If you file for Social Security at age 62, you get a permanently reduced benefit amount. You don’t qualify for 100% of your benefit, which is based on your earning history, until full retirement age — which is 66 and 4 months for those born in 1956, gradually increasing to age 67 for those born in 1960 or later.
The intention behind Social Security was always that it would provide a form of basic or supplemental income — not that it would or should cover all of an individual’s income needs in retirement. For that, most people will also need a retirement fund of some kind.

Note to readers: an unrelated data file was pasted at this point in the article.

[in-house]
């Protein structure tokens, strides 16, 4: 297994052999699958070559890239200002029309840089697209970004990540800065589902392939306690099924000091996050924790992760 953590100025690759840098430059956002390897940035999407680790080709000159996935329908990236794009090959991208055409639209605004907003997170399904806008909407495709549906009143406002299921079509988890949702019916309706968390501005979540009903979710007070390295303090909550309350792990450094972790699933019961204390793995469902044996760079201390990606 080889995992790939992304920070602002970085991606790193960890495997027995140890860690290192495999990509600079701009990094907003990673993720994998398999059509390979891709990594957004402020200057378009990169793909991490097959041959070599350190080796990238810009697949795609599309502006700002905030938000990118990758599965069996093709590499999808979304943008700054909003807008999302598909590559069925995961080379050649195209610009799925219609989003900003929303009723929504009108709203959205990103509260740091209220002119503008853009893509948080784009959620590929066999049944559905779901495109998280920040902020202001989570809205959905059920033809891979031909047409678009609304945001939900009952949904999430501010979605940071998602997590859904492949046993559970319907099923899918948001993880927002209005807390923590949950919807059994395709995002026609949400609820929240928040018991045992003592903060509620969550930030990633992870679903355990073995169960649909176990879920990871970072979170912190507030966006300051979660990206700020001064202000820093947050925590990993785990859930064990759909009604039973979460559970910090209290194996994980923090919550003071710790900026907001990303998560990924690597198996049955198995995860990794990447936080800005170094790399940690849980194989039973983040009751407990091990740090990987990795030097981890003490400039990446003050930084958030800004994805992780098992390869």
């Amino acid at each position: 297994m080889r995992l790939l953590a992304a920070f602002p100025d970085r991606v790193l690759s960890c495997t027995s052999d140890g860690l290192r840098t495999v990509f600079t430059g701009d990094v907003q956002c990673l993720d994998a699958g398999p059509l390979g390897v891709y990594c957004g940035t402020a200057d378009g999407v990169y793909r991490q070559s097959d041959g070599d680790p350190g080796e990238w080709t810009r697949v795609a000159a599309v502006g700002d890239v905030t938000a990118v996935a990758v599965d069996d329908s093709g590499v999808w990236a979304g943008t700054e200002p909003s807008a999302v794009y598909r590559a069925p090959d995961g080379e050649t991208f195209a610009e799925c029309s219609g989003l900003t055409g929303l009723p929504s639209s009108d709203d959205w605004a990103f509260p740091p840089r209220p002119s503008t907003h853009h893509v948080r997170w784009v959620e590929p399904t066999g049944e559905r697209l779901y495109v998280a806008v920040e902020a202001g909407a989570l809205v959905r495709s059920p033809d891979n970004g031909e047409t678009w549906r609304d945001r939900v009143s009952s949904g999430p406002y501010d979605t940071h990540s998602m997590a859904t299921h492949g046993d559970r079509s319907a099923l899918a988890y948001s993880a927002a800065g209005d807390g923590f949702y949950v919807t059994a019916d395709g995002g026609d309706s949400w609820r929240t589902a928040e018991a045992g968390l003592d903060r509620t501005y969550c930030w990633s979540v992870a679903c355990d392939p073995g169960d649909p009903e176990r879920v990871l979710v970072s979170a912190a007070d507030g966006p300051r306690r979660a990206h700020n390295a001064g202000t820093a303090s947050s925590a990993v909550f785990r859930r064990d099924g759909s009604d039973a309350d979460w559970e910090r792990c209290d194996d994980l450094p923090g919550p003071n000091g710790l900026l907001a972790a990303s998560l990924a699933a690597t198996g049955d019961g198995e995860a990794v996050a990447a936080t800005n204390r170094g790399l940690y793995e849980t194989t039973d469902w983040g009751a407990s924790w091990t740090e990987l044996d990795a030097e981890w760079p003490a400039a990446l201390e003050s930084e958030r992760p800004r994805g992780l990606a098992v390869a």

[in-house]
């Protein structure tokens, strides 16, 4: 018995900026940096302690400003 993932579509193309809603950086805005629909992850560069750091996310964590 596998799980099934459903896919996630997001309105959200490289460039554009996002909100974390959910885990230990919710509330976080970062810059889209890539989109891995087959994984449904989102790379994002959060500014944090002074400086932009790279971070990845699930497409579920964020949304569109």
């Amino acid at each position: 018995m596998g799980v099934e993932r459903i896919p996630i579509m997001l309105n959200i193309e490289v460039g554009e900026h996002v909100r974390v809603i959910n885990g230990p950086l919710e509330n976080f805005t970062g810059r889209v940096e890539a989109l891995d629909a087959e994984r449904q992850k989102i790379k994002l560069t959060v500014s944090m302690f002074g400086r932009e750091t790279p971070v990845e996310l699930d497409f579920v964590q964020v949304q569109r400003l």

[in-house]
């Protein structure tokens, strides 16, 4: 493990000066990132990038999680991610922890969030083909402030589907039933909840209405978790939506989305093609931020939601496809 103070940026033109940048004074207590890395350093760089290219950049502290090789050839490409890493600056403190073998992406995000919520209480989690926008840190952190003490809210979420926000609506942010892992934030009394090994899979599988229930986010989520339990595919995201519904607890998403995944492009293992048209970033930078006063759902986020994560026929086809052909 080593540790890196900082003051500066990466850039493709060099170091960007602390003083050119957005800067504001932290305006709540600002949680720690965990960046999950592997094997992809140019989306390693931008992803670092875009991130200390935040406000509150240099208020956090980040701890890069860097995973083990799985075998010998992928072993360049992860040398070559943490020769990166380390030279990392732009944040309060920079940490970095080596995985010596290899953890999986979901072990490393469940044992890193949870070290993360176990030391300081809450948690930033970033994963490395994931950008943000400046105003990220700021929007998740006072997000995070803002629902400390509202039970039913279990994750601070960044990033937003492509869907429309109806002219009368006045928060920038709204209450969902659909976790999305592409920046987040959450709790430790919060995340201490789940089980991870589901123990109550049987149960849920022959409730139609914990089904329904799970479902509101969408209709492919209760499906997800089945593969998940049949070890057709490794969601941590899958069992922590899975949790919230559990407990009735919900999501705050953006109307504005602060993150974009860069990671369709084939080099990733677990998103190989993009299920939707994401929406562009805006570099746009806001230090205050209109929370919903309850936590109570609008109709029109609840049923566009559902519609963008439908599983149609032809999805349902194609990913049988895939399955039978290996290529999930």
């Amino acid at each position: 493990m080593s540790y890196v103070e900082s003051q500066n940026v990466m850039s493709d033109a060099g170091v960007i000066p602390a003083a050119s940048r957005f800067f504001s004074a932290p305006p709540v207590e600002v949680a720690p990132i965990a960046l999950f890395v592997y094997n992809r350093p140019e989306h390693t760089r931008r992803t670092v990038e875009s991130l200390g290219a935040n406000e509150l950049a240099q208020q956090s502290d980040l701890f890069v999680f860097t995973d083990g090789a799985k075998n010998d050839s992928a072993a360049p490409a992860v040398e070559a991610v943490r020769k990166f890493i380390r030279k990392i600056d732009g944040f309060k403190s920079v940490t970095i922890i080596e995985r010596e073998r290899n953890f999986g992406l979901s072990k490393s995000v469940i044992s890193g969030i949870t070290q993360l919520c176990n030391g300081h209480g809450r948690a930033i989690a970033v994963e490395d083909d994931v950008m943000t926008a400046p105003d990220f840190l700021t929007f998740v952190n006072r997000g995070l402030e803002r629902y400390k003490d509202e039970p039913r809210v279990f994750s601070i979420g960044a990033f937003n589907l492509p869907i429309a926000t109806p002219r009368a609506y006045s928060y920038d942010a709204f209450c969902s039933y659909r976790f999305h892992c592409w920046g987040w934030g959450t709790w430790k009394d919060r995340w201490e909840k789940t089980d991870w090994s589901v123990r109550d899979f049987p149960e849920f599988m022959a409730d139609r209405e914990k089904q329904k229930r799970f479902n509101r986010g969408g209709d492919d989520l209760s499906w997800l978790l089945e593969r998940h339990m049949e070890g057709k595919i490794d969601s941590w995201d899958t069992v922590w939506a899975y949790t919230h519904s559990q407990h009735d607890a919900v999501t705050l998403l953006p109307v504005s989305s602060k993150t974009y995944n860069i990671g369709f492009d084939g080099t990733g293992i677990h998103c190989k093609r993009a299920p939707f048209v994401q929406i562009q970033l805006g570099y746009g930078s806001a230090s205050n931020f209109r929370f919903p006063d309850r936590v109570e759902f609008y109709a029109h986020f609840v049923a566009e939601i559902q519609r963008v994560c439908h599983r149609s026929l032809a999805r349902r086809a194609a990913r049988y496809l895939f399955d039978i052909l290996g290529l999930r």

Even if Social Security reserves are depleted, the fund would continue to receive deposits — in the form of Social Security taxes that workers pay. This would keep the system going, even if benefits were reduced.
You can get Social Security benefits when you’re still working in retirement. The question is: Is that your best move? Depending on your age, your benefit amount could be reduced.